The organisations involved in the partnership represent either protected and priority species or expert stakeholders in the planning process. This unique collaboration of developer, planning and ecological expertise will produce a practical tool that will benefit all participants in the planning process and provide positive outcomes for biodiversity.
Led by the Bat Conservation Trust, the Partnership for Biodiversity in Planning is a four year UK-wide project funded by the Esmée Fairbairn Foundation. To see a full list of the project partners, please visit the project website at www.biodiversityinplanning.org
In March 2016, an ALERC delegation met with Natural England to discuss the reasons for, and implications of, ending the Natural England memorandum of agreement with LERCs. One of the outcomes of this meeting was to try and produce a joint statement explaining the reasons behind the decision and if possible provide information on any implications for the future.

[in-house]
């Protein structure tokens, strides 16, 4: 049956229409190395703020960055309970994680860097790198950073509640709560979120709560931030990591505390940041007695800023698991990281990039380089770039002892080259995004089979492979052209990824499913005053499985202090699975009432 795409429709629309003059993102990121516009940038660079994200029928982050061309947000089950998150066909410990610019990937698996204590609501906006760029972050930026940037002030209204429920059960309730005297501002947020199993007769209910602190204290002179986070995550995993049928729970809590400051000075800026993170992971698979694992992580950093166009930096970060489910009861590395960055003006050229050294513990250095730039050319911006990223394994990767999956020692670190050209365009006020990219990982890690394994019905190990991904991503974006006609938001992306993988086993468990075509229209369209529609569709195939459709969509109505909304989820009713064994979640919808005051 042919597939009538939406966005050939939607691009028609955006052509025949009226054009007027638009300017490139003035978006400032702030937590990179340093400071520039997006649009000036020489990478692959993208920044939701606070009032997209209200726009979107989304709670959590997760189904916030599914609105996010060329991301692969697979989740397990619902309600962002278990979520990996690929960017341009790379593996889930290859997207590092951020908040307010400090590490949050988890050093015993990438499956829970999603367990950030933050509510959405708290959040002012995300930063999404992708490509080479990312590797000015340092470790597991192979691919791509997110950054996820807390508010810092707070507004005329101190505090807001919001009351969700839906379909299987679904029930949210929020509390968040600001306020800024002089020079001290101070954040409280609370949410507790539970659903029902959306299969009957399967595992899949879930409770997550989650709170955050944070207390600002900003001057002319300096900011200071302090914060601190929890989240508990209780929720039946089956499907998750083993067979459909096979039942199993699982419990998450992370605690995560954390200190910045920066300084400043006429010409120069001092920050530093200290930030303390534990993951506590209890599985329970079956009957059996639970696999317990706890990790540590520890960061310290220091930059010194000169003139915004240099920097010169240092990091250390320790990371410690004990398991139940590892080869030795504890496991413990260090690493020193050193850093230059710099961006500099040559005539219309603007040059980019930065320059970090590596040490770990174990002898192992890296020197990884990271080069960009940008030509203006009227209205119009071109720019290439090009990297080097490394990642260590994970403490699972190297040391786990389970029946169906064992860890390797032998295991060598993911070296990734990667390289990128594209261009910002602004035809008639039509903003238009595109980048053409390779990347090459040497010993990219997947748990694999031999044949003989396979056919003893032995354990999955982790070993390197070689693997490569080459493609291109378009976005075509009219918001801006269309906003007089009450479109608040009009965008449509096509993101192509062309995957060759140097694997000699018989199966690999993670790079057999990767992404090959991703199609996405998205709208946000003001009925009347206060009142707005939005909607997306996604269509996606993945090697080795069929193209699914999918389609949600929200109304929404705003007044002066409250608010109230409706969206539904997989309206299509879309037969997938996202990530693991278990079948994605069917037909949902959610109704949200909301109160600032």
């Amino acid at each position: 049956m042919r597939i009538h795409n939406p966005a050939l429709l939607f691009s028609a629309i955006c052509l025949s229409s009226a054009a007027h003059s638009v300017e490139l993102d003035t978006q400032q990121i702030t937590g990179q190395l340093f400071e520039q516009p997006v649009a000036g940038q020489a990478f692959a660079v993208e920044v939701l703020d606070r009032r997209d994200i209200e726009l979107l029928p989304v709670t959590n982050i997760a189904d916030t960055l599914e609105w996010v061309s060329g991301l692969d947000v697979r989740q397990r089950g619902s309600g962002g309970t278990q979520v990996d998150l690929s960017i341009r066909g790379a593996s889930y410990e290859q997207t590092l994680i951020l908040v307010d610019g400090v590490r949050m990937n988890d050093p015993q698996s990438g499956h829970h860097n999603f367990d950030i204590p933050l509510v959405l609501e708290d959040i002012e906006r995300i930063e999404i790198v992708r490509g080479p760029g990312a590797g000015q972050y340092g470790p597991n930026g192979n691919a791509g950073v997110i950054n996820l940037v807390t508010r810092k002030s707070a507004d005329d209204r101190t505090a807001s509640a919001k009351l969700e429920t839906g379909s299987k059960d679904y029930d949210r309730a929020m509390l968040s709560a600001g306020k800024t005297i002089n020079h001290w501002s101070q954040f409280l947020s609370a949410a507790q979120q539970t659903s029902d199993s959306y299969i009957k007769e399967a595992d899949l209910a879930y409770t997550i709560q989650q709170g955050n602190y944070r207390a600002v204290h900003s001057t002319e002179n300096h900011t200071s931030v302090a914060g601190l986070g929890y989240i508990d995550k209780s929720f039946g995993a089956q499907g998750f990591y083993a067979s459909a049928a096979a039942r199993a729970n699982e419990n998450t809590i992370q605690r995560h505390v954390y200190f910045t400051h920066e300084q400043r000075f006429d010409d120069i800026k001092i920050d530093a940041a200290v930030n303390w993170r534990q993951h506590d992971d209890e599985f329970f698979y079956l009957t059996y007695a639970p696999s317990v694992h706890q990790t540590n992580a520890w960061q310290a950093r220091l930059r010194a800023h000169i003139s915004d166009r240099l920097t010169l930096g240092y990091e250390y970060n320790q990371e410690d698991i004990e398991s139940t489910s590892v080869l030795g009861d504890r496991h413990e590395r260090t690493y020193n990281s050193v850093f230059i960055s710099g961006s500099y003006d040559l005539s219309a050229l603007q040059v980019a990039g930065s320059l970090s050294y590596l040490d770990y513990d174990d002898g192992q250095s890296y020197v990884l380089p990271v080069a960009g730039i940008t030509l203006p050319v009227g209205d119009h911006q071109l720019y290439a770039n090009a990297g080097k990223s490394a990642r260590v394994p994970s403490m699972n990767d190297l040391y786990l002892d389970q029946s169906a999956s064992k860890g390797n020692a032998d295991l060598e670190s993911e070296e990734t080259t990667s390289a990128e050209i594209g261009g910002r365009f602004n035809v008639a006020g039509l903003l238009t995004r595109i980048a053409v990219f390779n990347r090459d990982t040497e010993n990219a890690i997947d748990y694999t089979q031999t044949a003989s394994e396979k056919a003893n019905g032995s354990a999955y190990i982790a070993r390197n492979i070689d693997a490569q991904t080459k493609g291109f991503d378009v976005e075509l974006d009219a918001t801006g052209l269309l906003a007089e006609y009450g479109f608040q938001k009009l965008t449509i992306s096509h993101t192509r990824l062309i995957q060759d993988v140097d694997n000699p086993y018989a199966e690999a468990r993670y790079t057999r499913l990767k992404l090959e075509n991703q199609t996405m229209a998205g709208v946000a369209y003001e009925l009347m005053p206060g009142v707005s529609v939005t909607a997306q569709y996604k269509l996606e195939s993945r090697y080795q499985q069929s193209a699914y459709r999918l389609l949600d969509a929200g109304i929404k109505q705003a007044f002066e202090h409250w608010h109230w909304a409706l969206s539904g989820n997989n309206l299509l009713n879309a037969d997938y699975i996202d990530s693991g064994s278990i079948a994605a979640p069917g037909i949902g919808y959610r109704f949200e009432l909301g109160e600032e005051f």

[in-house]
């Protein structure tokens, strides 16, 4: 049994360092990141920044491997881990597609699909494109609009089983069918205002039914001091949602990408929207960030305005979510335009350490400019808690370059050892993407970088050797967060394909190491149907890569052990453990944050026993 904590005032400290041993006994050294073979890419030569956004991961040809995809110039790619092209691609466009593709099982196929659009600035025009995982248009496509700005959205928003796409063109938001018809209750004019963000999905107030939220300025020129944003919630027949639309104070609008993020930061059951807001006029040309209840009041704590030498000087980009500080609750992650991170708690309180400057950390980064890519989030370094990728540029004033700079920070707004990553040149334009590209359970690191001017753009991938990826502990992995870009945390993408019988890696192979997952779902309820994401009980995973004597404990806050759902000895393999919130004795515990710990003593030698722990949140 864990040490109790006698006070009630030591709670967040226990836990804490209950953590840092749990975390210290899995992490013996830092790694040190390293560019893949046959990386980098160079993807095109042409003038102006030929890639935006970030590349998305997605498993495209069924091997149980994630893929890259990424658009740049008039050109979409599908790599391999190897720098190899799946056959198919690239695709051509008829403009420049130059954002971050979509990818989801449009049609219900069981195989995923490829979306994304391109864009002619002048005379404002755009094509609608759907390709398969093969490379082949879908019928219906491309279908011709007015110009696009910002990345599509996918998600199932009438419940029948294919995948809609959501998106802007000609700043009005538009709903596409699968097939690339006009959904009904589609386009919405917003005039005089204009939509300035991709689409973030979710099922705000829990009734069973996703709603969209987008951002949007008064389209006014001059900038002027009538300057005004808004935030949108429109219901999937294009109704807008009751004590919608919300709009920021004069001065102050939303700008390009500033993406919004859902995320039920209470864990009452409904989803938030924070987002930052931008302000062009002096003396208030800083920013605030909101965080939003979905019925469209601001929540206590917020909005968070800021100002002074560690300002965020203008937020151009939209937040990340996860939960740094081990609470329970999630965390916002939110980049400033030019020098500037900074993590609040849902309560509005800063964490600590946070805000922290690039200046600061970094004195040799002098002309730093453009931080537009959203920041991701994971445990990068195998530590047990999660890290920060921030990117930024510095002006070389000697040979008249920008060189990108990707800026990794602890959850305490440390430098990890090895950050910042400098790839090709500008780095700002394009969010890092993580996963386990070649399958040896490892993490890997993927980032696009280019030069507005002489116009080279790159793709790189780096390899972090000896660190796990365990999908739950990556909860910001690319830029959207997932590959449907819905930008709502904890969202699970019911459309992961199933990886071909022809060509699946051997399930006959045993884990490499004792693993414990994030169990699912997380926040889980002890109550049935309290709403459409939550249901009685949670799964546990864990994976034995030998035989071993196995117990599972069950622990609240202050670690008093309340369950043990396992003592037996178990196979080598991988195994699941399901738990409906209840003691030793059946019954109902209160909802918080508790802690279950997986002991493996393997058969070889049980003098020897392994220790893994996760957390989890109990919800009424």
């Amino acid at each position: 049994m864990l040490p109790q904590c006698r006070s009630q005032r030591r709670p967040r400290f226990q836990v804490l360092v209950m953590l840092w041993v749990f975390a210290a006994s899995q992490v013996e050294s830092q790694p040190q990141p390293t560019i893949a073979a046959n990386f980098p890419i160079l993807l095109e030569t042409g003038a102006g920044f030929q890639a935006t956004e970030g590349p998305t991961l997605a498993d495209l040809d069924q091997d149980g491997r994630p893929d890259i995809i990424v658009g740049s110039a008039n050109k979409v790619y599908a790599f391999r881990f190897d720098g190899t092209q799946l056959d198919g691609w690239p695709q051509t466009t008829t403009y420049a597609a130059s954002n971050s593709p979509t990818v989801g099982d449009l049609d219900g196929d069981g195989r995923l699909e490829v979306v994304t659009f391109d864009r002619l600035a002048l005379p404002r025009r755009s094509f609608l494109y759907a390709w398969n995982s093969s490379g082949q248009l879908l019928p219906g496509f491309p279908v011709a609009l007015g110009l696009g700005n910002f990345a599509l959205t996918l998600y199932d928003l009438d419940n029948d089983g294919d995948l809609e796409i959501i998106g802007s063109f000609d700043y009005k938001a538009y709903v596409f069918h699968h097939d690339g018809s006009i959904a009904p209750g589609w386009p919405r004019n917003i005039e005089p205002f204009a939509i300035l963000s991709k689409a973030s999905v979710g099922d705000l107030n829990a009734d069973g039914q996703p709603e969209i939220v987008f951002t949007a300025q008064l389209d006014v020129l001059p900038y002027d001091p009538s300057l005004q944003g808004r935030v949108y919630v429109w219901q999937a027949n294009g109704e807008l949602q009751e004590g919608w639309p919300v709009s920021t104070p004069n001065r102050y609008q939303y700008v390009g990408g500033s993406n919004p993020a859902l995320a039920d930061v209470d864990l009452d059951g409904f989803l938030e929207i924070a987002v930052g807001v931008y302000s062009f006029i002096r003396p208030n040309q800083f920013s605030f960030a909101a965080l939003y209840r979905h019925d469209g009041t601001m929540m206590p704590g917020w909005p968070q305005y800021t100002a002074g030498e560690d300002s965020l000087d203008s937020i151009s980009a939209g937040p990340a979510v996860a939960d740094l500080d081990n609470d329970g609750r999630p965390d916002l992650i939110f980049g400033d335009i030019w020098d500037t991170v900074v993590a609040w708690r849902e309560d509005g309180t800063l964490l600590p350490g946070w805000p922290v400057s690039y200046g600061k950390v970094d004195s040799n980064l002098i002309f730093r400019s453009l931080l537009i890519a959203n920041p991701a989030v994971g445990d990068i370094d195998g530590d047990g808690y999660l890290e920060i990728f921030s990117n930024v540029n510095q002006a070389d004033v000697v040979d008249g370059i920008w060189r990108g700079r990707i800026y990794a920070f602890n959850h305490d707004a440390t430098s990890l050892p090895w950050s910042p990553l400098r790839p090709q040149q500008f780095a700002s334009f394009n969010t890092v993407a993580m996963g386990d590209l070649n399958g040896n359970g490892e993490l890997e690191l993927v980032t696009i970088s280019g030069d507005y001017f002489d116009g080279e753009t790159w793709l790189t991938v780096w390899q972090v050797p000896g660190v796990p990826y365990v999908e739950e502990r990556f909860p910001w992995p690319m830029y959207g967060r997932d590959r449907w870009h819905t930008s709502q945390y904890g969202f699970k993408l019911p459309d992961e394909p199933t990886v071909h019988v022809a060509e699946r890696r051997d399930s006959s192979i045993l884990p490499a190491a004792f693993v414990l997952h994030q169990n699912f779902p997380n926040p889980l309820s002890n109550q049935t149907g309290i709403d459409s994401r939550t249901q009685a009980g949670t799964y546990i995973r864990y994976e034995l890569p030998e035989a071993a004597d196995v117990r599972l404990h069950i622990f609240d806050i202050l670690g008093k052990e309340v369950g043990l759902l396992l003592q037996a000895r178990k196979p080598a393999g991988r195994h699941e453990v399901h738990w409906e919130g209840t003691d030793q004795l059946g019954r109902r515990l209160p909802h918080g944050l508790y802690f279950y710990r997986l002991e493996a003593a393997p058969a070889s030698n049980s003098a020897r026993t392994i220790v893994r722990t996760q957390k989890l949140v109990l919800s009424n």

On 3rd February 2016 Natural England sent to an email to all English Local Environmental Records Centre (LERC) managers announcing that MoA funding for LERCs will end on 31st March 2016. Naturally this comes as a disappointment to ALERC who question the decision-making behind ending a four year agreement before the end of the first year, and prior to annual assessment of the agreement.
The reasons given by NE are linked to an Open Data agenda and “generic data management services” and are unrelated to the current content of the agreement. NE has expressed an aim to move towards Open Data which, something ALERC supports, but our members are custodians and managers of records from other people and this needs to be recognised. Indeed recent discussions with the Open Data Institute have confirmed the key role that LERCs can play in such an agenda